The picture was shot mainly on location in and around Cabezon, NM, although Fonda initially wanted to shoot in Mexico. After he was refused a shooting permit by the Mexican government, Fonda began scouting location sites in New Mexico. The production received a special exemption from the International Alliance of Theatrical Stage Employees (IATSE) and SAG to film in New Mexico. The exemption meant that the filmmakers were able to shoot with only a minimal union crew. Early in the production, the chief horse wrangler was killed while leaving the Rio Grande location site and attempting to board a helicopter. Espanola, Alamogordo, and White Sands National Monument in New Mexico were additional location sites. The sequences depicting the town of Calman were the only ones shot in Hollywood, and were filmed on M-G-M’s backlot.

THE HIRED HAND premiered in Des Moines, Iowa on 16 July 1971, and opened in New York on 11 August 1971. The film received mostly negative reviews upon its initial release, with many critics complaining about the film’s stylized visuals and leisurely pace. Los Angeles Times reviewer Charles Champlin summed up his reaction to the picture by stating that “seldom is a movie seen so clearly to have been defeated by its own style.” Numerous reviewers praised the acting of Oates and Verna Bloom, however, with the London Underground Film Critics naming Bloom Best Actress of the year. The British magazine Films and Filming selected the picture as the Best Film of 1971, calling it “a visually stunning and instinctively aware account” of Western life in the 1880s. Despite its popularity in Europe, the picture was released in just 52 theaters in the United States for only 2 weeks, after which it was pulled by Universal and shelved.

In June 1973, writer Harry Joe Brown, Jr. sued Fonda, Hayward, and executive producer Stanley A. Weiss for $250,000. Brown alleged that he had written the screenplay for THE HIRED HAND and that the filmmakers had conspired to induce him to sell his screenplay to Universal for a sum substantially less than fair market value by promising him co-producer credit equal to that of the others. The disposition of the suit has not been determined. It is possible that Harry Joe Brown, Jr. is the "Brown" referred to in the onscreen credit "A Pando Production in Association with Brown, Lifton and Weiss."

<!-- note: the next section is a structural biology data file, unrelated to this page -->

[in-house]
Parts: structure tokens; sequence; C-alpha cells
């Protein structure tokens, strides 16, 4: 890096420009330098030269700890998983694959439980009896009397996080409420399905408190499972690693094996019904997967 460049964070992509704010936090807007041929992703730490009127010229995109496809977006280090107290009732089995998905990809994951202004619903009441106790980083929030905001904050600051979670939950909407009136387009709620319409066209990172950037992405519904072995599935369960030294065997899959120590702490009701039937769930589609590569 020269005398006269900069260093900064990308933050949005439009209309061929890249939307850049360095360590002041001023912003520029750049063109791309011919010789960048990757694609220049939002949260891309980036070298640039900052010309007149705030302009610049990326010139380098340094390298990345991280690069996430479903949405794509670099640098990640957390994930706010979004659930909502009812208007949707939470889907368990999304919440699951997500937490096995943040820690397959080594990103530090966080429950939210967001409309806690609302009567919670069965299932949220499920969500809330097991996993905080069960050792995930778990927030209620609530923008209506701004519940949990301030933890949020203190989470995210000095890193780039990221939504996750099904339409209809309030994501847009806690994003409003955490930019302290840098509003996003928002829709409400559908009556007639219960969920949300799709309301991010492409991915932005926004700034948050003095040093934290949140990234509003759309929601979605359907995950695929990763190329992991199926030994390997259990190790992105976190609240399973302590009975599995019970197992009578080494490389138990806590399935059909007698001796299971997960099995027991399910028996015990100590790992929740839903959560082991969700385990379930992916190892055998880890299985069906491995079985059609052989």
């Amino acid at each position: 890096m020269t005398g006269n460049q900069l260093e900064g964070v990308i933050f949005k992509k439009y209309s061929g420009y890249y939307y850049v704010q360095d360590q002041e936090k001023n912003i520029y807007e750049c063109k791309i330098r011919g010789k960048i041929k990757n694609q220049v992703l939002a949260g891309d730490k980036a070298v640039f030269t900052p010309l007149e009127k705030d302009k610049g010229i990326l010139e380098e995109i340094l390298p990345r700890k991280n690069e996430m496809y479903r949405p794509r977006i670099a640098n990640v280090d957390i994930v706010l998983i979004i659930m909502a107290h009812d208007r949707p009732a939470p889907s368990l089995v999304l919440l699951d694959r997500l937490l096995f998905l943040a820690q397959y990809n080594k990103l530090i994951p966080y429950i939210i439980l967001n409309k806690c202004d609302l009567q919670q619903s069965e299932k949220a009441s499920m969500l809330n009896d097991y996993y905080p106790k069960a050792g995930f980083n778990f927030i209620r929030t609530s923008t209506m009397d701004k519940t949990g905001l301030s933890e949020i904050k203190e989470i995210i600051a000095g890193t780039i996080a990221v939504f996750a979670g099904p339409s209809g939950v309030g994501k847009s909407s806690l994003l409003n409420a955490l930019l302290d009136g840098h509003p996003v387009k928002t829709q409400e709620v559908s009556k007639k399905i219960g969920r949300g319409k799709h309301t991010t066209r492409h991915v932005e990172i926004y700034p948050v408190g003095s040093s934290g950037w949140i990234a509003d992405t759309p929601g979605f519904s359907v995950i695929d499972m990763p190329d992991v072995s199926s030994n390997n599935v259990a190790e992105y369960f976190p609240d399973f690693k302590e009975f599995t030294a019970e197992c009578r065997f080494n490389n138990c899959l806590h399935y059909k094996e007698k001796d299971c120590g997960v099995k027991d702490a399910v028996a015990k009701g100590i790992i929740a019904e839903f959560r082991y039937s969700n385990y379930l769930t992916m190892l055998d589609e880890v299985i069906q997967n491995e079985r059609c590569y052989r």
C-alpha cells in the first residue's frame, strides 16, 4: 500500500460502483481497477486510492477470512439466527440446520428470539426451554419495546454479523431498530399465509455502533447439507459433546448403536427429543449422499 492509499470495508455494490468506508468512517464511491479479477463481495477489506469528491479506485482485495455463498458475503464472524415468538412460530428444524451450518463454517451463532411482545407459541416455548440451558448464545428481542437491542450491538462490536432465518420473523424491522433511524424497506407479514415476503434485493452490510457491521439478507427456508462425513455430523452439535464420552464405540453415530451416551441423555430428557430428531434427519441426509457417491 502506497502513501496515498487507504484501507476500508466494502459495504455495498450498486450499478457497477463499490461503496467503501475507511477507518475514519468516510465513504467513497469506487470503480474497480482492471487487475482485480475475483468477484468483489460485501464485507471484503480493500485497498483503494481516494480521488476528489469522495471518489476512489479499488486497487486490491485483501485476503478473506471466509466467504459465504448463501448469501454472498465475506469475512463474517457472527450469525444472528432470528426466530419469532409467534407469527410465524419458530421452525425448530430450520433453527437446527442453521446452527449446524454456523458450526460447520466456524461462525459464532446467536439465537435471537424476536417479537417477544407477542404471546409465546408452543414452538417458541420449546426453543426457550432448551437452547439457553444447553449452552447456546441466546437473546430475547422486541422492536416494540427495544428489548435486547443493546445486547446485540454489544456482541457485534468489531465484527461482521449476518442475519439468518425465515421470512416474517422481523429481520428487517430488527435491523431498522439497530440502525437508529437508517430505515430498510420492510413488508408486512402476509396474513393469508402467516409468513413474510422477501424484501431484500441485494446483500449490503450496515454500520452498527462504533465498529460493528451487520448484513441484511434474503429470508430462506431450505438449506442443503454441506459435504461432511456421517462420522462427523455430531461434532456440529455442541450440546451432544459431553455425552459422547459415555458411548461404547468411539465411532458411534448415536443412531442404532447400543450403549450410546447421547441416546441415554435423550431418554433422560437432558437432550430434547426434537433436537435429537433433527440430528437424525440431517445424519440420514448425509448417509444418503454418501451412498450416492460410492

After the film’s theatrical release, screenwriter Alan Sharp turned his screenplay into a novel. Fonda and composer Bruce Langhorne collaborated again on Fonda’s next film as a director, the 1973 Pando Company production IDAHO TRANSFER.

In the late 1990s, editor Frank Mazzola was approached by Hamish McAlpine, who wanted to finance the restoration of THE HIRED HAND. Mazzola contacted Universal to determine if the negatives and sound elements of the film still existed and found that Bob O’Neil, who had worked on the picture as an optical lineup man, was now Universal’s executive director of restoration. Supervised by Fonda, Mazzola, Zsigmond, and sound engineer Richard Portman, the restoration and “director’s cut” were also funded by The Sundance Channel and the Film Foundation. Fonda’s cut, which ran a few minutes shorter than the original release, went on to play numerous film festivals, including the 2001 Venice Film Festival and the initial TriBeCa Film Festival in 2002. It also received a limited theatrical release in various art houses between 2001--2003. Although the film was rated GP upon its initial 1971 release, the rating was changed to R for its 2003 DVD release.

 
 
 Posted:   Sep 9, 2013 - 2:46 PM   
 By:   BillCarson   (Member)

interesting stuff Bob. Thanks for all that. And the stuff about the soundtrack.

Dont know what version i saw. Would have been Uk Tv late 70s i guess.
Couldnt tell you much about it - i know my expectations were high- ish due to it featuring Warren Oates but i seem to recall i found it slow and ponderous. That said, i was about 16 when i saw it so another i would like to revisit with an adult eye.